Holling's sister considers herself a flower child because she believes in peace and is against violence of any sort. For example, Heather is against the Vietnam War. In the novel, she tells her father that fifty thousand flower children protested the war at the Pentagon.
As a bit of background, the flower power movement of the late 1960s rejected traditional American values and demonstrated new attitudes towards drugs, premarital sex, alternative sexualities, and health. Many historians characterize the flower movement as a sort of hippie rebellion. The flower children reveled in a new era of free love, became enchanted with Eastern philosophy and religions, and explored new alternatives to the traditional American diet. Vegetarianism rose in popularity, as did communes, health foods, and peasant clothing. Many women wore flowers in their hair, symbolizing their support for peace, love, and unity.
In the book, Heather closely identifies with this movement. At one point, she paints a bright yellow flower on her cheek to show her support for the movement, which thoroughly horrifies her father. Mr. Hoodhood is adamant that no daughter of his will be known as a flower child. Undaunted, Heather explains,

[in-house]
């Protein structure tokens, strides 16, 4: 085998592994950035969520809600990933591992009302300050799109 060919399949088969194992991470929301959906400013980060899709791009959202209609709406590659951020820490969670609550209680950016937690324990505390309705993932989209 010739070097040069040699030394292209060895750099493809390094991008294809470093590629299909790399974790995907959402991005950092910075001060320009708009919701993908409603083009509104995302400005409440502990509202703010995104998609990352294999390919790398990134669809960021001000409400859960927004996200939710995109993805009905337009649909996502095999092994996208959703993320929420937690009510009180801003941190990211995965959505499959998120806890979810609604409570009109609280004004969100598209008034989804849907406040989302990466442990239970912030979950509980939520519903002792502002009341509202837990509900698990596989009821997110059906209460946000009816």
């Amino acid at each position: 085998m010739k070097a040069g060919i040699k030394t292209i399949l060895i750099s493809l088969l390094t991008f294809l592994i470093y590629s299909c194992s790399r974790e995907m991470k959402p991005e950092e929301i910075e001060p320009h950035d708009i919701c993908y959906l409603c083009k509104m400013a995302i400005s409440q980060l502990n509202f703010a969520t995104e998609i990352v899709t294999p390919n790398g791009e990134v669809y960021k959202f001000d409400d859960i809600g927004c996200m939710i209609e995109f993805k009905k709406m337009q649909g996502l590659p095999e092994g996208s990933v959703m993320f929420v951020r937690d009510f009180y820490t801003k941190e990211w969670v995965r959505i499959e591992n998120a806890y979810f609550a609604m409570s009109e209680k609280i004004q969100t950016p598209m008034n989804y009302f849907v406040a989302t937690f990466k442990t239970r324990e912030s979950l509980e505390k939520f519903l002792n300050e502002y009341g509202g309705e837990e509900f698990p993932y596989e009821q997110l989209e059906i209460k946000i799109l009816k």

A flower child is beautiful and doesn't do anything to harm anyone. . . We believe in peace and understanding and freedom. We believe in sharing and helping each other. We're going to change the world.
More than a little irritated, Mr. Hoodhood asserts that "a flower child. . . is a hippie who lives in Greenwich Village in dirty jeans and beads and who can't change a pair of socks." What Mr. Hoodhood doesn't realize is that Heather's support for the flower power movement is her way of rebelling against his hypocrisy and self-absorption. Heather maintains to Holling that, although her attempt at asserting herself fell flat, she is happy she made the effort to defend her individuality.